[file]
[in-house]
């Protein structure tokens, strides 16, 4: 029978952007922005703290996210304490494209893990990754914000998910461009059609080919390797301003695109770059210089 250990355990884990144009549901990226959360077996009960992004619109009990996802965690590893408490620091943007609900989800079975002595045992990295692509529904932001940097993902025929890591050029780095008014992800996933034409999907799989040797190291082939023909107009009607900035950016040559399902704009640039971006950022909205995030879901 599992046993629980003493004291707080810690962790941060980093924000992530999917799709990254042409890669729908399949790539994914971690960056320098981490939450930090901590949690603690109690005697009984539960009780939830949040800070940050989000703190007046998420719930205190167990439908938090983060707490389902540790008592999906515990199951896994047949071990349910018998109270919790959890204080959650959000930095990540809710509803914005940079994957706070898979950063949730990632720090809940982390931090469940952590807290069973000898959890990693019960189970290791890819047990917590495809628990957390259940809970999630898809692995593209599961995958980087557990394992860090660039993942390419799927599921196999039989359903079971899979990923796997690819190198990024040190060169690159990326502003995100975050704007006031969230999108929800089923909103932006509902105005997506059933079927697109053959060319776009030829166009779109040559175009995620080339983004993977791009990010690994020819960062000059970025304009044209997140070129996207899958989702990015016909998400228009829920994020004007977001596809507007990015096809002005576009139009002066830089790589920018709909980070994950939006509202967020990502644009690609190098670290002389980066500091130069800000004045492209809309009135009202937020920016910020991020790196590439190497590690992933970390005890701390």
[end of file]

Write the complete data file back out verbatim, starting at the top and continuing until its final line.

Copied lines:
[in-house]
């Protein structure tokens, strides 16, 4: 029978952007922005703290996210304490494209893990990754914000998910461009059609080919390797301003695109770059210089 250990355990884990144009549901990226959360077996009960992004619109009990996802965690590893408490620091943007609900989800079975002595045992990295692509529904932001940097993902025929890591050029780095008014992800996933034409999907799989040797190291082939023909107009009607900035950016040559399902704009640039971006950022909205995030879901 599992046993629980003493004291707080810690962790941060980093924000992530999917799709990254042409890669729908399949790539994914971690960056320098981490939450930090901590949690603690109690005697009984539960009780939830949040800070940050989000703190007046998420719930205190167990439908938090983060707490389902540790008592999906515990199951896994047949071990349910018998109270919790959890204080959650959000930095990540809710509803914005940079994957706070898979950063949730990632720090809940982390931090469940952590807290069973000898959890990693019960189970290791890819047990917590495809628990957390259940809970999630898809692995593209599961995958980087557990394992860090660039993942390419799927599921196999039989359903079971899979990923796997690819190198990024040190060169690159990326502003995100975050704007006031969230999108929800089923909103932006509902105005997506059933079927697109053959060319776009030829166009779109040559175009995620080339983004993977791009990010690994020819960062000059970025304009044209997140070129996207899958989702990015016909998400228009829920994020004007977001596809507007990015096809002005576009139009002066830089790589920018709909980070994950939006509202967020990502644009690609190098670290002389980066500091130069800000004045492209809309009135009202937020920016910020991020790196590439190497590690992933970390005890701390």